Friend Patte kindly shared some olive oil and balsamic vinegar samples from Lucero California Olive Oil, headquartered in Corning.
The olive oil was a first cold-pressed Mission extra virgin, and the balsamic vinegar was an 18-year-old traditional style. I tried both on some crusty bread and they were delicious.
Patte got the samples when she recently traveled to Lucero’s in Corning (she called first, just to make sure someone was there).
She bought, among other things, the Lucero sampler gift box. (Pictured above.) The collection contains one dozen 1.75-ounce bottles; each filled with Lucero’s different balsamic vinegar and olive oil products. (The set regularly sells for $60.)
As an aside, I found some interesting recipes on the Lucero website, like this one for Seared Scallops With Garden Green Beans.
But back to the vinegars. What really impressed me was the range of Lucero’s balsamic vinegar flavors, vastly beyond the traditional style. I’m talking about Lucero’s Red Apple, Wild Cherry, Fig, Blueberry and Peach Balsamic Vinegars, far removed from the usual fruit vinegars, like raspberry — not that we should criticize raspberry vinegars.
By the way, you do know you can make your own fruit vinegars, right? (See recipe, below.)
The thing is, other than drizzling fruit vinegars over fruit or salad, or adding to a marinade, what else can we do with them?
Well, Patte made her own vinaigrettes, such as a wonderful peach dressing that she brought to me in a little jar of golden goodness.
I spooned it over sliced pears, and I poured it over a shrimp, mango and avocado arugula salad I made that really tasted more like dessert. Exactly my kind of salad.
Patte’s peach vinaigrette dressing was thick, and had a nice sherbety viscous quality to it; not separated, as some dressings are wont to do.
How did she do it? It was all in the emulsifying, meaning she used a food processor (or a blender will do, too), to slowly — sloooowly — drizzle canola oil in the thinnest of streams into the whirring mixture. Eventually, the fruit and vinegar molecules will plump and fatten with those force-fed oil molecules. Magic!
Patte said we could use any fruit and any fruit vinegars to make a fruit vinaigrette, and, of course, we could experiment and cross-pollinate flavors, such as a cherry vinegar with raspberries or strawberries, or visa versa. Personally, I’d stay within the same color family, but hey, it’s your dressing. Go for it.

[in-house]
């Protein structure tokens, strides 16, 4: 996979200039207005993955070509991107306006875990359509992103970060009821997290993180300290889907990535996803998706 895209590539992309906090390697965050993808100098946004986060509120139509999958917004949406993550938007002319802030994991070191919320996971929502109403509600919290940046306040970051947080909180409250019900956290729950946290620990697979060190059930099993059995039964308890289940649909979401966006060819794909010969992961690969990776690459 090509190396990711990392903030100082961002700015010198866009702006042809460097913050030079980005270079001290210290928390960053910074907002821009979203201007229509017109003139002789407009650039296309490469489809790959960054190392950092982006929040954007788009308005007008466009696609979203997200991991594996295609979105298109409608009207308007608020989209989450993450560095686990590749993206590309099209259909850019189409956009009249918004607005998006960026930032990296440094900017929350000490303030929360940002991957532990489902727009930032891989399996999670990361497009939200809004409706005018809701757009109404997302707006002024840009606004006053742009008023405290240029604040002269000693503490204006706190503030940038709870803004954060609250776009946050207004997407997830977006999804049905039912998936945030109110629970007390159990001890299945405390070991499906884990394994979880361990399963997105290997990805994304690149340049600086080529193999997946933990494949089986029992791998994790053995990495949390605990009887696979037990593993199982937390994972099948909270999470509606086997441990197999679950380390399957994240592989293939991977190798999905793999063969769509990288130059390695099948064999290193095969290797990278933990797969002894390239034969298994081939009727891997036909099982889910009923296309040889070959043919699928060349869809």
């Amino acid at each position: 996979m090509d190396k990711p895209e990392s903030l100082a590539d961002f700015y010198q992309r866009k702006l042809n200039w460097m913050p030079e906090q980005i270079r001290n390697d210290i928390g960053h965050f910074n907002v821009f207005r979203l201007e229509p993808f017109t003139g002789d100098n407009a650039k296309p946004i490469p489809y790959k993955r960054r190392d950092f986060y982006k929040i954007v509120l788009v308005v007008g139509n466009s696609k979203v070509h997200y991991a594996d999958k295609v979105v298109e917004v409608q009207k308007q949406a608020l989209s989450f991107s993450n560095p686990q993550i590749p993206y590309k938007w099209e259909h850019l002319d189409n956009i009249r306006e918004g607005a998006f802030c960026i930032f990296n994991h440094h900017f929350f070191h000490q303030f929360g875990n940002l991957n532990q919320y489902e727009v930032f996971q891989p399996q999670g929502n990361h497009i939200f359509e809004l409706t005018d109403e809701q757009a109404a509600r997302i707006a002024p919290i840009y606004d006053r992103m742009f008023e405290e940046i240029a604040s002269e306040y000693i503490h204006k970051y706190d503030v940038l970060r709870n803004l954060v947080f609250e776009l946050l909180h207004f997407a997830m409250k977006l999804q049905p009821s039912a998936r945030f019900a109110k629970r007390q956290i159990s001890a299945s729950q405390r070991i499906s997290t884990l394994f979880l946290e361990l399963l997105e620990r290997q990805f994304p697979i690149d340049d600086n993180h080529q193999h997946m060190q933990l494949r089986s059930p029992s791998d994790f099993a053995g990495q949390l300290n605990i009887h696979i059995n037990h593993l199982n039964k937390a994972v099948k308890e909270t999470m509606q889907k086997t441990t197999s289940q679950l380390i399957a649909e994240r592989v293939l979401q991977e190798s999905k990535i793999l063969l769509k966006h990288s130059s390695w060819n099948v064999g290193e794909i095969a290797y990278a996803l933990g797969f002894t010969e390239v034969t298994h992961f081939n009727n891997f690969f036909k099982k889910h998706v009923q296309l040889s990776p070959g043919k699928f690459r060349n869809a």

Patte’s Fruit Vinaigrette1 part fruit 1 part fruit vinegar 2 parts canola oil
Puree fruit until smooth in a blender or food processor.
Add the vinegar and pulse until blended.
With machine running, add the canola oil in the thinnest, slowest stream possible so the fruit and vinegar are forced to accept it. The mixture should be thick and translucent.
Doni’s Fruit Vinegar3 cups fruit 2 1/2 cups white vinegar 2 cups granulated sugar
(Prepare this recipe at least two weeks before you need it.)
Puree fruit and pour into a large, clean jar. (I like the big canning jars, because they come with lids. If you’re making double or triple batches, you may want to divide the mixture into multiple jars.)
Boil the vinegar in a non-reactive (no aluminum) pot for about 1 to 2 minutes. As the vinegar continues to simmer, add the sugar to the hot vinegar, stirring well. Boil for about another minute, making sure the sugar is completely dissolved.
Carefully pour the hot vinegar/sugar mixture over the pureed fruit, then cover the jar. Let the jar cool down a bit, then place in the refrigerator. Shake the jar every couple of days to combine the mixture, returning it to the refrigerator.
After two weeks, drain the mixture through a sieve. Now strain that liquid through cheesecloth. Finally, place a coffee filter in a funnel and strain it again. (If needed, strain again until no residue remains.)
Pour the fruit vinegar into clean, sterilized jars and use within 12 months. (Or keep refrigerated.)
Independent online journalist Doni Greenberg founded what’s now known as anewscafe.com in 2007 with her son, Joe Domke of the Czech Republic. Prior to 2007 Greenberg was an award-winning newspaper opinion columnist, feature and food writer recognized by the Associated Press, the California Newspaper Publishers Association and E.W. Scripps. She lives in Northern California in the tiny town of Igo.